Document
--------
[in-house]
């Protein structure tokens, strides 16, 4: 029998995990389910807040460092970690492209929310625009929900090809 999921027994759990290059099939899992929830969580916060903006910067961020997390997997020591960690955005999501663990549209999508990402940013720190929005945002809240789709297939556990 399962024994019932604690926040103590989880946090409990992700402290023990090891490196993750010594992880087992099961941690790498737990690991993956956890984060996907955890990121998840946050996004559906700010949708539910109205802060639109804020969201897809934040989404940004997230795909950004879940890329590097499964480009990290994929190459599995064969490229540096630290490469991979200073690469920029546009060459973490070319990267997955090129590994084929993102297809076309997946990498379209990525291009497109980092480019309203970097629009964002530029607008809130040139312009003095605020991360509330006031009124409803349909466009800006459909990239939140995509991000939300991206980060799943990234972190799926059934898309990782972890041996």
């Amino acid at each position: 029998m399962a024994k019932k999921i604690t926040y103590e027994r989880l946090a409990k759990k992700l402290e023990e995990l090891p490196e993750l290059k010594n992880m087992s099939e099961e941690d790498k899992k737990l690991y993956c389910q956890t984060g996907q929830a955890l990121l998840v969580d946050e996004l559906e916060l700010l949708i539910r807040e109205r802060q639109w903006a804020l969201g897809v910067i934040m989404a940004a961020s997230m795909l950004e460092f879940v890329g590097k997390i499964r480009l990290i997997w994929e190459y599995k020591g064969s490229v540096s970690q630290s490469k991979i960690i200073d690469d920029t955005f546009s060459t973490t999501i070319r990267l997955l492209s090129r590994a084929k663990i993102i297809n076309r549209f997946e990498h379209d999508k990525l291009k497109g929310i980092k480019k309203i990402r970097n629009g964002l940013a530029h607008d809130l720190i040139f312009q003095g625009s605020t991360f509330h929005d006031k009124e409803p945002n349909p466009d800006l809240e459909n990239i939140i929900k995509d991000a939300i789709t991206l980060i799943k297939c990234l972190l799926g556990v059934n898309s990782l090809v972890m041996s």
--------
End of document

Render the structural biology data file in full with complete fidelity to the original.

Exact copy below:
[in-house]
């Protein structure tokens, strides 16, 4: 029998995990389910807040460092970690492209929310625009929900090809 999921027994759990290059099939899992929830969580916060903006910067961020997390997997020591960690955005999501663990549209999508990402940013720190929005945002809240789709297939556990 399962024994019932604690926040103590989880946090409990992700402290023990090891490196993750010594992880087992099961941690790498737990690991993956956890984060996907955890990121998840946050996004559906700010949708539910109205802060639109804020969201897809934040989404940004997230795909950004879940890329590097499964480009990290994929190459599995064969490229540096630290490469991979200073690469920029546009060459973490070319990267997955090129590994084929993102297809076309997946990498379209990525291009497109980092480019309203970097629009964002530029607008809130040139312009003095605020991360509330006031009124409803349909466009800006459909990239939140995509991000939300991206980060799943990234972190799926059934898309990782972890041996």
């Amino acid at each position: 029998m399962a024994k019932k999921i604690t926040y103590e027994r989880l946090a409990k759990k992700l402290e023990e995990l090891p490196e993750l290059k010594n992880m087992s099939e099961e941690d790498k899992k737990l690991y993956c389910q956890t984060g996907q929830a955890l990121l998840v969580d946050e996004l559906e916060l700010l949708i539910r807040e109205r802060q639109w903006a804020l969201g897809v910067i934040m989404a940004a961020s997230m795909l950004e460092f879940v890329g590097k997390i499964r480009l990290i997997w994929e190459y599995k020591g064969s490229v540096s970690q630290s490469k991979i960690i200073d690469d920029t955005f546009s060459t973490t999501i070319r990267l997955l492209s090129r590994a084929k663990i993102i297809n076309r549209f997946e990498h379209d999508k990525l291009k497109g929310i980092k480019k309203i990402r970097n629009g964002l940013a530029h607008d809130l720190i040139f312009q003095g625009s605020t991360f509330h929005d006031k009124e409803p945002n349909p466009d800006l809240e459909n990239i939140i929900k995509d991000a939300i789709t991206l980060i799943k297939c990234l972190l799926g556990v059934n898309s990782l090809v972890m041996s």